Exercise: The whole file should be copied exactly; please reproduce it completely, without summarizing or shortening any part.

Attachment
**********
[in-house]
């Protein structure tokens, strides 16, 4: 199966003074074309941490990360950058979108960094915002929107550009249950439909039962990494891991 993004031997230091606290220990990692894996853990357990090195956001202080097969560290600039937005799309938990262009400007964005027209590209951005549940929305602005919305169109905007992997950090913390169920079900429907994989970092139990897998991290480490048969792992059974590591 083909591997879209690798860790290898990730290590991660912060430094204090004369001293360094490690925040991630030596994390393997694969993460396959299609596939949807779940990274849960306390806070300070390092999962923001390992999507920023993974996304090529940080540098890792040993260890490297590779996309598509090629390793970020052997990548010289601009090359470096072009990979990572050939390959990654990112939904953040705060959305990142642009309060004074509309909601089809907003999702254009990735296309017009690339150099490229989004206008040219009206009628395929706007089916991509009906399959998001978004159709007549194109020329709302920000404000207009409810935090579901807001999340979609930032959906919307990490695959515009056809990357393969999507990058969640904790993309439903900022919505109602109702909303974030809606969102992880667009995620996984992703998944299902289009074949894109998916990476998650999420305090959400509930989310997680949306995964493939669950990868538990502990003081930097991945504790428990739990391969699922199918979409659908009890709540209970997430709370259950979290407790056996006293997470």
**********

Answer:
[in-house]
């Protein structure tokens, strides 16, 4: 199966003074074309941490990360950058979108960094915002929107550009249950439909039962990494891991 993004031997230091606290220990990692894996853990357990090195956001202080097969560290600039937005799309938990262009400007964005027209590209951005549940929305602005919305169109905007992997950090913390169920079900429907994989970092139990897998991290480490048969792992059974590591 083909591997879209690798860790290898990730290590991660912060430094204090004369001293360094490690925040991630030596994390393997694969993460396959299609596939949807779940990274849960306390806070300070390092999962923001390992999507920023993974996304090529940080540098890792040993260890490297590779996309598509090629390793970020052997990548010289601009090359470096072009990979990572050939390959990654990112939904953040705060959305990142642009309060004074509309909601089809907003999702254009990735296309017009690339150099490229989004206008040219009206009628395929706007089916991509009906399959998001978004159709007549194109020329709302920000404000207009409810935090579901807001999340979609930032959906919307990490695959515009056809990357393969999507990058969640904790993309439903900022919505109602109702909303974030809606969102992880667009995620996984992703998944299902289009074949894109998916990476998650999420305090959400509930989310997680949306995964493939669950990868538990502990003081930097991945504790428990739990391969699922199918979409659908009890709540209970997430709370259950979290407790056996006293997470």